4th October 2011: This week Andrew Brons is in Brussels for meetings of his committees. Yesterday afternoon he spoke during a debate in the Civil Liberties, Justice and Home Affairs Committee (LIBE) discussing the oversight of European Union security and intelligence agencies. He said: "My default position is that I am not easily persuaded of the need for any European Union institutions at all - still less of the need for EU security bodies. However, given that they exist, there must be democratic oversight of them. In the context of EU security bodies, the European Parliament would seem to be the appropriate body to oversee them. However, the oversight of national security bodies should remain the responsibility of national Parliaments. (There must be no European Union mission creep). The question of access, by MEPs to classified material, has been raised. I should have thought that oversight would involve scrutiny of procedures rather than of substantive security information - of methods used and not of particular targets of surveillance or of material collected. It would appear from the report that the carefully selected MEPs with such access to classified material would be chosen by the leaders of the political groups and (by implication) from the political groups, which means that we members of the non-attached* would not be eligible. We are, by implication, not to be trusted. Earlier, in this meeting, in response to a point made by Philip Claeys (above-centre), our President said that the Non-Inscrit* were not second class members of the Parliament. I agree with him; second class is a status to which we can only aspire!" * The Non-Attached or Non-Inscrit are those MEPs who are not members of the recognised political groups which must comprise no fewer than twenty-five members to be recognised.
29th September 2011: Yesterday evening Andrew Brons contributed to a debate in the Constitutional Affairs Committee (AFCO) on a proposed amendment to the regulation regarding public access to EU documents (transparency) The MEP for Yorkshire and the Humber said: "It is all very well to allow people generally, 'the public' to take the initiative to look for documents. In practice, it will only be informed people: pressure groups; academics; and journalists who will avail themselves of this right. Even these might not know that there was a document to look for. "In the Short Justification of the Rapporteur's (Former Finnish Prime Minister, Anneli Jäätteenmäki) Draft Opinion, she said, 'the rapporteur stresses that transparency is not only a matter of passive reactions by EU institutions but how it also requires a proactive approach'. Does this mean that the European Parliament should take the initiative to bring documents to the attention of interested parties?" Mrs. Jäätteenmäki replied that it would be a good idea to have a register (of documents) but that (the European Parliament) was not ready for that yet.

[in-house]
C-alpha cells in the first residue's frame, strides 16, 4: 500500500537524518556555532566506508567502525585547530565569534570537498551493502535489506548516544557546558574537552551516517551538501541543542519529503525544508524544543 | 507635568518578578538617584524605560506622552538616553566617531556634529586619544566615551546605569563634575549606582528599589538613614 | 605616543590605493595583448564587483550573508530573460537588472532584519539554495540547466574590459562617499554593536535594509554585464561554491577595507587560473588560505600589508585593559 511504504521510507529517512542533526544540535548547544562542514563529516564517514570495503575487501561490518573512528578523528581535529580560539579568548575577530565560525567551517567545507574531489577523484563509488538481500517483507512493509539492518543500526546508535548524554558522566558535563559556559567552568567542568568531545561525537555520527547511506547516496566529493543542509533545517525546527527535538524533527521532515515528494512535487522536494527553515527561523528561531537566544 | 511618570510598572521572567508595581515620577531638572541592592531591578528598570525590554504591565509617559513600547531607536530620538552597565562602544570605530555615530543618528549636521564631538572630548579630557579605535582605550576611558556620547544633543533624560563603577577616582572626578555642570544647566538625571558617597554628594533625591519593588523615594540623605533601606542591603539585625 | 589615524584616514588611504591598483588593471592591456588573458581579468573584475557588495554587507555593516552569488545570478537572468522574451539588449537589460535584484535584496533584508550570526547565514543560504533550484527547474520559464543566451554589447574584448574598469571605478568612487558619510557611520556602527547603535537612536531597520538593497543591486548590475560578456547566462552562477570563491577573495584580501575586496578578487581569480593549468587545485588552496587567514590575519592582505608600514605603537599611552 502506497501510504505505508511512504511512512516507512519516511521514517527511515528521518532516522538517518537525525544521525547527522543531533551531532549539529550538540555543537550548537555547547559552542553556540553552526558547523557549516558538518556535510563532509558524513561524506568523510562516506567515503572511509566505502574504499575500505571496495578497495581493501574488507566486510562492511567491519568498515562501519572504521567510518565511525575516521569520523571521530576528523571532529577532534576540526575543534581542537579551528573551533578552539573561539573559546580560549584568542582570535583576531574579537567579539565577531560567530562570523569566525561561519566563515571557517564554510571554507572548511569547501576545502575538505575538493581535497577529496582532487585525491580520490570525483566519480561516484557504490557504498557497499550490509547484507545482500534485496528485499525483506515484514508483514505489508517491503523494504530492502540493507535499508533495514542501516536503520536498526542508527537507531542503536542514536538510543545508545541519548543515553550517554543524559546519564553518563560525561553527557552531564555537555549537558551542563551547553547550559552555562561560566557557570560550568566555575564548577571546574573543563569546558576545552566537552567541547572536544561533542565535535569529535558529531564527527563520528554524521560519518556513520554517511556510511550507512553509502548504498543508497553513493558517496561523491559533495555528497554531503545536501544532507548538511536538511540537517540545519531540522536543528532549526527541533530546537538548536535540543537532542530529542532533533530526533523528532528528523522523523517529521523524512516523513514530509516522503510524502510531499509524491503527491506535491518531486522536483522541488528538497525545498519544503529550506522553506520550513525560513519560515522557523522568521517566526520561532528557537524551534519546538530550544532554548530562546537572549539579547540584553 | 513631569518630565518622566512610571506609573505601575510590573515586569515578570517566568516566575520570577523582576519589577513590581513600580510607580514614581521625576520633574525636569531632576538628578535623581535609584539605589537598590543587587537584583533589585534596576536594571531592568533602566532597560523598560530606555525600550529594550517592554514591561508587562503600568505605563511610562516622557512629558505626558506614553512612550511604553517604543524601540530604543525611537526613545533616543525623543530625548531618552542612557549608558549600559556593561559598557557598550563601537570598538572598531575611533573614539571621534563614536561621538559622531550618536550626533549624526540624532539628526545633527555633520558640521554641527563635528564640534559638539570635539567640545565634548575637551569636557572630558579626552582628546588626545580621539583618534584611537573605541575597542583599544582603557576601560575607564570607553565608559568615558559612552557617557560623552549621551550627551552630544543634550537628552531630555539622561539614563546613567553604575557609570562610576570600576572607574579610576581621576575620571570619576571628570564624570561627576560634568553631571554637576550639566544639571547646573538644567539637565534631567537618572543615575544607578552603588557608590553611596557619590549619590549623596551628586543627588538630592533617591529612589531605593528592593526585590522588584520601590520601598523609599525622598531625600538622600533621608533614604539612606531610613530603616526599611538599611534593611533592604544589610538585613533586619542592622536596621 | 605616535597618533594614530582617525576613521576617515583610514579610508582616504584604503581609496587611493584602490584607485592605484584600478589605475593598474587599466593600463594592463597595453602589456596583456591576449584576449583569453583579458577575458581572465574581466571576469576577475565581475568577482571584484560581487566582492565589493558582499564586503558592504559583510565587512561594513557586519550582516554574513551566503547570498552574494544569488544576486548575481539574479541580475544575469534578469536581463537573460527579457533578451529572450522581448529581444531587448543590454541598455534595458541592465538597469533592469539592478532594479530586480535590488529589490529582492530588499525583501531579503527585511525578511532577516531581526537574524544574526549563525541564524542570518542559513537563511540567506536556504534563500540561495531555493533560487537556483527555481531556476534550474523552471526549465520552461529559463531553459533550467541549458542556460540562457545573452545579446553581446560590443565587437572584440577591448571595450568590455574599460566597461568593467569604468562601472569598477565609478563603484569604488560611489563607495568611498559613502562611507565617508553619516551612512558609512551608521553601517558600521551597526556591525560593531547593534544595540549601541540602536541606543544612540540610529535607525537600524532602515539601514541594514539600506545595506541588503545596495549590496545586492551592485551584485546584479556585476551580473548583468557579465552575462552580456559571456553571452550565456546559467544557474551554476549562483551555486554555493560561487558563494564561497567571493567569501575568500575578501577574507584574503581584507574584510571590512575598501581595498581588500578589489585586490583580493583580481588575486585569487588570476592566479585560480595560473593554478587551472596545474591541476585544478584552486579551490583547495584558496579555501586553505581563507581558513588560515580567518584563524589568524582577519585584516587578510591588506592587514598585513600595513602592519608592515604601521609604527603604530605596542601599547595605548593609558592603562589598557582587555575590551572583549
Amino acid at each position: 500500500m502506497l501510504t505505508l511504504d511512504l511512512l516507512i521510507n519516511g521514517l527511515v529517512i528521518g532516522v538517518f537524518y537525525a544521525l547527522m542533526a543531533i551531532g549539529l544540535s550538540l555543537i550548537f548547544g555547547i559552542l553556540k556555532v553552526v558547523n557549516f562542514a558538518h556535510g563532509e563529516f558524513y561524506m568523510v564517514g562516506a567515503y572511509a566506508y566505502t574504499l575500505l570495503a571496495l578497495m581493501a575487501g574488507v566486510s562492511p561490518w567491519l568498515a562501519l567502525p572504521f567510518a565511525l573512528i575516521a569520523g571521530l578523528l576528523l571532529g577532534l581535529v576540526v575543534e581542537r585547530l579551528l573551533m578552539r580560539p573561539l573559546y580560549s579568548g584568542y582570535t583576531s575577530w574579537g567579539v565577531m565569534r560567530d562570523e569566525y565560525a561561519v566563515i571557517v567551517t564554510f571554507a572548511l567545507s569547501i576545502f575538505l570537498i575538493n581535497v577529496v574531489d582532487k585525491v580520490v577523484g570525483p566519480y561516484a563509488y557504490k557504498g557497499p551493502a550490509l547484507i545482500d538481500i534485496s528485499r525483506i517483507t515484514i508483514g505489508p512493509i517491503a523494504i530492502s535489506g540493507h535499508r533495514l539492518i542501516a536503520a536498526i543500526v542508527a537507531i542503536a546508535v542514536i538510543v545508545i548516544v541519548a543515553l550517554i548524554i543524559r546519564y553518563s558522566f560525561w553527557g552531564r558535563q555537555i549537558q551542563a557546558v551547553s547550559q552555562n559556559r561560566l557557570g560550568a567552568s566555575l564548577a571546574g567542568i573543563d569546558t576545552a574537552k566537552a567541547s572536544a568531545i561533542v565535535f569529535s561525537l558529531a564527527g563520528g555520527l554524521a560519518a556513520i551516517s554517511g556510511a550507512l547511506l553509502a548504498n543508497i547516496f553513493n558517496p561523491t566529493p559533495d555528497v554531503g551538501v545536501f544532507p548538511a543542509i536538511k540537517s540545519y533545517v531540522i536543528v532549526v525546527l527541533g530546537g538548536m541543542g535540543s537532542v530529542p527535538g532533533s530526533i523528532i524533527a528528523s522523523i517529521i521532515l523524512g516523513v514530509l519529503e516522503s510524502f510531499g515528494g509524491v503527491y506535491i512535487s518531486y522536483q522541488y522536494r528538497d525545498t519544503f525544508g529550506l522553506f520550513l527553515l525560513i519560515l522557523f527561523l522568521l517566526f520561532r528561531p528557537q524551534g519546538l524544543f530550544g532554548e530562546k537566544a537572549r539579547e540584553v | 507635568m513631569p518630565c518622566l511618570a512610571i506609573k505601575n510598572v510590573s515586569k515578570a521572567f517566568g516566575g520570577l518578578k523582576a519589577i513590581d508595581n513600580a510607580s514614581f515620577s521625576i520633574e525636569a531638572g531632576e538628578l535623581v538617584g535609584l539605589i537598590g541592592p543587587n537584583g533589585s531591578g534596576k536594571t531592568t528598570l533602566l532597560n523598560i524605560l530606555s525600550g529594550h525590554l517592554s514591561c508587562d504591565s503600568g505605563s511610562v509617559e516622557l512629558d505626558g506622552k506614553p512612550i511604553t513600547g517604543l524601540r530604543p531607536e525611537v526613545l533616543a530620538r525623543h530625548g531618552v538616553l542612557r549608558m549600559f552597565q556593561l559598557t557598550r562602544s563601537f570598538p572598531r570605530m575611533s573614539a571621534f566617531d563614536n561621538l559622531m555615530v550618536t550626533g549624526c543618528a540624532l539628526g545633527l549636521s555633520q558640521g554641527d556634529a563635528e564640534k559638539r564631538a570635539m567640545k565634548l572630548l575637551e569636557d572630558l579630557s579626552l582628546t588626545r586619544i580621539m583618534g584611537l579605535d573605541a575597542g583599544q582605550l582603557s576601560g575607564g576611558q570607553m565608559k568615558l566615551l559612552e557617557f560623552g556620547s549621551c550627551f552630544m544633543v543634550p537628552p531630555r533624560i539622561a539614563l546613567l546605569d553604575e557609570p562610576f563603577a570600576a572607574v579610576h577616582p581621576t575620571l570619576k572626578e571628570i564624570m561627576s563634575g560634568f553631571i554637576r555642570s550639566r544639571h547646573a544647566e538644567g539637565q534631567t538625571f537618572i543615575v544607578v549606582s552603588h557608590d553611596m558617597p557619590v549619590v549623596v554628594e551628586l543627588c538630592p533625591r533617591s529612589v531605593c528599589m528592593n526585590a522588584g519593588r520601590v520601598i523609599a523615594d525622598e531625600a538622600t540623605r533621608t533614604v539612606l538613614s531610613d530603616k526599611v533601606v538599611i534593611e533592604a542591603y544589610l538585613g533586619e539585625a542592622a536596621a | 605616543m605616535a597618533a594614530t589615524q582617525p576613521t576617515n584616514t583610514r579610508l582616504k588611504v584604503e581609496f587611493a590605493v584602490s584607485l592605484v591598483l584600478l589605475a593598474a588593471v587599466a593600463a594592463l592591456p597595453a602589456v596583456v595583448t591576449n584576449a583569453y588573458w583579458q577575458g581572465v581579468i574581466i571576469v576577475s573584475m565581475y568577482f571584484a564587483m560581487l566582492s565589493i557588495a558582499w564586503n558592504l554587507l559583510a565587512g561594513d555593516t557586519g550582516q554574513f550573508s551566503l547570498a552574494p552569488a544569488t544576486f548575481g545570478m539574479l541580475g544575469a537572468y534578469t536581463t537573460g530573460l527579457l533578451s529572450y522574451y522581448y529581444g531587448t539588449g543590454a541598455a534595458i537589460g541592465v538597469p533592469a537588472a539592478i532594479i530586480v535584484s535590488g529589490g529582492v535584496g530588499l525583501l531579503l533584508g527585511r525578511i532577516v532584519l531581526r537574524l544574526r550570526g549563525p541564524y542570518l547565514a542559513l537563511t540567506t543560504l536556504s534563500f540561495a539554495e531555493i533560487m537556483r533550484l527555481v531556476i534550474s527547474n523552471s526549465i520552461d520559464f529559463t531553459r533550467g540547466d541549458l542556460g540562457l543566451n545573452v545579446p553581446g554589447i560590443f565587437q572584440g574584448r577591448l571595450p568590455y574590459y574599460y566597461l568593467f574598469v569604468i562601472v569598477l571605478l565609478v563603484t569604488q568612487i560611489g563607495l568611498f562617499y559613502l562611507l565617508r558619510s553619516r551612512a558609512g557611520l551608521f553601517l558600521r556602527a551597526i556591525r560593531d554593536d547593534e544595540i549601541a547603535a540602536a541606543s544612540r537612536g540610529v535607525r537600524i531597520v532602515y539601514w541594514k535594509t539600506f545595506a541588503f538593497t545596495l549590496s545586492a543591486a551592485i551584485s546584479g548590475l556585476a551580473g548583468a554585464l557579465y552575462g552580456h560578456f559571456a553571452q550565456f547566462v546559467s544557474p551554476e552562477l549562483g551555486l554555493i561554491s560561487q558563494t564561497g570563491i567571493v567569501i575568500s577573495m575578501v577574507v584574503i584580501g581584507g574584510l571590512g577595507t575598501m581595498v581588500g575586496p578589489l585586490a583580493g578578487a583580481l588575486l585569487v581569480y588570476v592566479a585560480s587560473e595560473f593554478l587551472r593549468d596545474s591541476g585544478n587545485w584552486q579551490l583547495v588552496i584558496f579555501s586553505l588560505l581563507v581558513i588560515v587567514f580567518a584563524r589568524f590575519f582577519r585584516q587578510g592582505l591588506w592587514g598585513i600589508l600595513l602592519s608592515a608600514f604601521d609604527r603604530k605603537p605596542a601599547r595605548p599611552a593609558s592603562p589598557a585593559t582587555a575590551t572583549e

29th September 2011: A Preparatory Meeting* of the EU-Croatia Delegation was held yesterday evening at the European Parliament in Strasbourg. At the meeting Andrew Brons asked the Croatian Ambassador to the European Union, Mr. Branko Baricevic, about the planned referendum on accession to the EU. Mr. Baricevic said that he expected the referendum to be held either at the end of January or the beginning of February, although he could not be certain about the date. Andrew asked what guarantees there were to ensure that the referendum was conducted freely and fairly. Would there be umbrella bodies on either side with limits on expenditure? Mr. Baricevic said that there would be neither. Andrew then asked him if it would be fair to describe the referendum as 'unconstrained'. Mr. Baricevic said that the referendum would be conducted according to ordinary Croatian law on referendums and that there would not be any special legislation. Andrew was asked by a Croatian lady MP if he would withdraw his intention to go to Croatia during the referendum campaign. Andrew replied that he would go to Croatia if he were to be invited. * Preparation meeting for the 14th EU-Croatia Joint Parliamentary Committee meeting in Brussels in October
29th September 2011: This morning at the European Parliament in Strasbourg, Andrew Brons made the following contribution to a debate on the European Globalisation Adjustment Fund. He told MEPs: "There are two problems with the European Globalisation Adjustment Fund: 1. that it provides the European Union with a responsibility that member states could much more appropriately fulfil themselves; and 2. that it recognises that Globalisation wreaks havoc with people's livelihoods but the EU does nothing to address the cause of the problem, which is Globalisation itself. Globalisation moves manufacturing from high labour-cost countries to low labour-cost countries and floods the West with goods from those countries, destroying our manufacturing bases and taking the jobs of our workers. It would be very difficult to compete with low wage economies without reducing our wage rates to the levels in those countries. We might hope to use technology in an attempt to compete but our technology is often exported to countries that compete with us or it is bought and copied infringing the Western manufacturer's patent rights. The countries of Europe must, individually or collectively (I would prefer individually) protect their industries and peoples from ruin and impoverishment."